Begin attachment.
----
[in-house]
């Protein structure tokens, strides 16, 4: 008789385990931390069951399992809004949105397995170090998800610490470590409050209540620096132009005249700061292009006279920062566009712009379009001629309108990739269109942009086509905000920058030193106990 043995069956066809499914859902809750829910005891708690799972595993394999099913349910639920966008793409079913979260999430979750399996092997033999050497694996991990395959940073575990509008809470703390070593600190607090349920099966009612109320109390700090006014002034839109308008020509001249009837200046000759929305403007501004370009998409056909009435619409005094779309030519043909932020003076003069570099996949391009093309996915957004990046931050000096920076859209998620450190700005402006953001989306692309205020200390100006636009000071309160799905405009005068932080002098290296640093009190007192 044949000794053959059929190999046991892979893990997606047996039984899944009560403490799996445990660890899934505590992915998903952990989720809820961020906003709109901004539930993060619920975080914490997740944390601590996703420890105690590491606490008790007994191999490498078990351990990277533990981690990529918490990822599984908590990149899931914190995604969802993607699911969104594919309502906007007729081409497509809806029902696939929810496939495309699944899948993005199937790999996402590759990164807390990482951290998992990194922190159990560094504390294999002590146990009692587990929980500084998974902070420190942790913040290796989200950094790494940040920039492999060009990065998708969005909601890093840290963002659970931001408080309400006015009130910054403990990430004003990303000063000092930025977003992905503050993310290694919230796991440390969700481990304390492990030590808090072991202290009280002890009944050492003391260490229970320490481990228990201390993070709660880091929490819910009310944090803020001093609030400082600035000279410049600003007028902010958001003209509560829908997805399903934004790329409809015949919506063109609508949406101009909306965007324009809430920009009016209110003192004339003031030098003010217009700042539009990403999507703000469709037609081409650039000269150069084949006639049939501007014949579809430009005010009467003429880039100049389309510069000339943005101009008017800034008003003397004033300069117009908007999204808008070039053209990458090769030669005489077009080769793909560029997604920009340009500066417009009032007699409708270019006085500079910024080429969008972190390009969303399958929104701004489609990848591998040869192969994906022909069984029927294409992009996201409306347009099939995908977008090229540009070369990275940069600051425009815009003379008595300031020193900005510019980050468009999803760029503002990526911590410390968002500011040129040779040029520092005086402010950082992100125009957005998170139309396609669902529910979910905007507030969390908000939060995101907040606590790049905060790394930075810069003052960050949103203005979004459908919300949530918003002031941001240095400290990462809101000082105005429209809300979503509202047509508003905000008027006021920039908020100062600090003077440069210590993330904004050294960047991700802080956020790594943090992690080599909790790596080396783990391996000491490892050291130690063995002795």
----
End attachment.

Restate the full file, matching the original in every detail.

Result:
[in-house]
């Protein structure tokens, strides 16, 4: 008789385990931390069951399992809004949105397995170090998800610490470590409050209540620096132009005249700061292009006279920062566009712009379009001629309108990739269109942009086509905000920058030193106990 043995069956066809499914859902809750829910005891708690799972595993394999099913349910639920966008793409079913979260999430979750399996092997033999050497694996991990395959940073575990509008809470703390070593600190607090349920099966009612109320109390700090006014002034839109308008020509001249009837200046000759929305403007501004370009998409056909009435619409005094779309030519043909932020003076003069570099996949391009093309996915957004990046931050000096920076859209998620450190700005402006953001989306692309205020200390100006636009000071309160799905405009005068932080002098290296640093009190007192 044949000794053959059929190999046991892979893990997606047996039984899944009560403490799996445990660890899934505590992915998903952990989720809820961020906003709109901004539930993060619920975080914490997740944390601590996703420890105690590491606490008790007994191999490498078990351990990277533990981690990529918490990822599984908590990149899931914190995604969802993607699911969104594919309502906007007729081409497509809806029902696939929810496939495309699944899948993005199937790999996402590759990164807390990482951290998992990194922190159990560094504390294999002590146990009692587990929980500084998974902070420190942790913040290796989200950094790494940040920039492999060009990065998708969005909601890093840290963002659970931001408080309400006015009130910054403990990430004003990303000063000092930025977003992905503050993310290694919230796991440390969700481990304390492990030590808090072991202290009280002890009944050492003391260490229970320490481990228990201390993070709660880091929490819910009310944090803020001093609030400082600035000279410049600003007028902010958001003209509560829908997805399903934004790329409809015949919506063109609508949406101009909306965007324009809430920009009016209110003192004339003031030098003010217009700042539009990403999507703000469709037609081409650039000269150069084949006639049939501007014949579809430009005010009467003429880039100049389309510069000339943005101009008017800034008003003397004033300069117009908007999204808008070039053209990458090769030669005489077009080769793909560029997604920009340009500066417009009032007699409708270019006085500079910024080429969008972190390009969303399958929104701004489609990848591998040869192969994906022909069984029927294409992009996201409306347009099939995908977008090229540009070369990275940069600051425009815009003379008595300031020193900005510019980050468009999803760029503002990526911590410390968002500011040129040779040029520092005086402010950082992100125009957005998170139309396609669902529910979910905007507030969390908000939060995101907040606590790049905060790394930075810069003052960050949103203005979004459908919300949530918003002031941001240095400290990462809101000082105005429209809300979503509202047509508003905000008027006021920039908020100062600090003077440069210590993330904004050294960047991700802080956020790594943090992690080599909790790596080396783990391996000491490892050291130690063995002795």